The turbulence eases pretty quickly, but I don’t know if it’s over. It’s so dark outside now I can’t see a thing. I type then retype and the phone keeps autocorrecting and my typing of this essay, or death note, must appear panicked because Moustache says to me, “Alright?”

And I say back, as if without a care in the world, “Oh yeah, fine mate.”


“New Zealand.”

I wait for him to say, “Nice. Heard it’s beautiful down there,” so I can tell him it is and that I hope to look upon it at least once more before the end. But he doesn’t say anything else.


Before I booked this flight I looked up the timetables of trains and buses and how much it would cost to rent a car. They were all either more expensive or more time consuming or both. My definition of expense has changed up here; now I consider 20 hours on a train a bargain compared to an eternity in hell, or dark nothingness, or whatever happens post-impact.

People tell me the stats, how it’s safer than driving or walking or eating raw fish but so what? I’d rather be mowed down from behind than watch the earth grow larger as engines fail and we glide down to meet her. I have heard of flocks of geese getting sucked into the vents causing engine failure. I have heard of oxygen masks falling for no good reason. I have heard more: One of my best mates met his ex-girlfriend when they were both flight attendants before they got laid off during Covid. One night we were drinking and she told us there was this one type of plane that is basically known for being unreliable and goes down “all the time”. My mate and his ex-girlfriend actually worked on one of these planes. She said she was sweating the whole time and didn’t tell him to avoid freaking him out. As I watch Moustache make short work of a packet of nuts I try to recall what plane this was and what plane I am on, but when I’m nervous my mind empties; I become useless. I remember nothing.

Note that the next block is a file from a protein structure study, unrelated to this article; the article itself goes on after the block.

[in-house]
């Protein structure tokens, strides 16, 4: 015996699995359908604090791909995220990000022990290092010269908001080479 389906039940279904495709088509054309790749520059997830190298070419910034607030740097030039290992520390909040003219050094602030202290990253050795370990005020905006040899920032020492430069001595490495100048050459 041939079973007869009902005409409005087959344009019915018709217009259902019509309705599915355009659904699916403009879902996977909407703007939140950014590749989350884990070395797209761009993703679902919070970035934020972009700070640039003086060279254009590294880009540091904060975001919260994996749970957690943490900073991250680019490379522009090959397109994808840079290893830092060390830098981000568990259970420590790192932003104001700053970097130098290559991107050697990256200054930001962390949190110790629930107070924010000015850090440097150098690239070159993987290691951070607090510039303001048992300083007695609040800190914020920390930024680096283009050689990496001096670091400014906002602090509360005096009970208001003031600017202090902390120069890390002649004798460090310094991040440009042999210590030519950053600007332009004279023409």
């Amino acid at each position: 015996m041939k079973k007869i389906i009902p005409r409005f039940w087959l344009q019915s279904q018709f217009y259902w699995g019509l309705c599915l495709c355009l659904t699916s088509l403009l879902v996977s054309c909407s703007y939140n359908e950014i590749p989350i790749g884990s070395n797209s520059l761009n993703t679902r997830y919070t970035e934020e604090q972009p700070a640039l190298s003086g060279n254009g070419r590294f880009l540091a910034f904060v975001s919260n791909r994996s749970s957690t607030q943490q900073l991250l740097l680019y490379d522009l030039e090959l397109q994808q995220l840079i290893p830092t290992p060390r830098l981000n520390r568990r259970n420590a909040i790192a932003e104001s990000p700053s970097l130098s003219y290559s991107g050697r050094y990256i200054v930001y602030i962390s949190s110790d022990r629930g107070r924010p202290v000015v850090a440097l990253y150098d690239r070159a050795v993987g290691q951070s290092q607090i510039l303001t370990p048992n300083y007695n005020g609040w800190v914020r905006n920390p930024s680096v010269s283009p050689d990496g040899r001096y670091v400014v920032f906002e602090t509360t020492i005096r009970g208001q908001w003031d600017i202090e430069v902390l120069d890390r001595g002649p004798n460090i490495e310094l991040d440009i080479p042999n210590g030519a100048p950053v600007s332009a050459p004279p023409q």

Life is full of unpleasantness. At a work function at Rainbow’s End last year I caught the Stratosfear twice in a row, pretty much because of how dreadful it was. For some reason I felt like punishing myself. This is worse. The drop is knowable to almost anyone who has flown, but to describe it is to limit it, to box it in; it is awfulness; it is downward whiplash then a communal groaning; it is spilled drinks, white knuckles, whispered prayers, no eye contact, no hope, not enough time and too much time. Everyone keeps themselves busy with screens and pages and liquor and dull conversations and heavily salted foods, waiting for the end in whatever way it comes.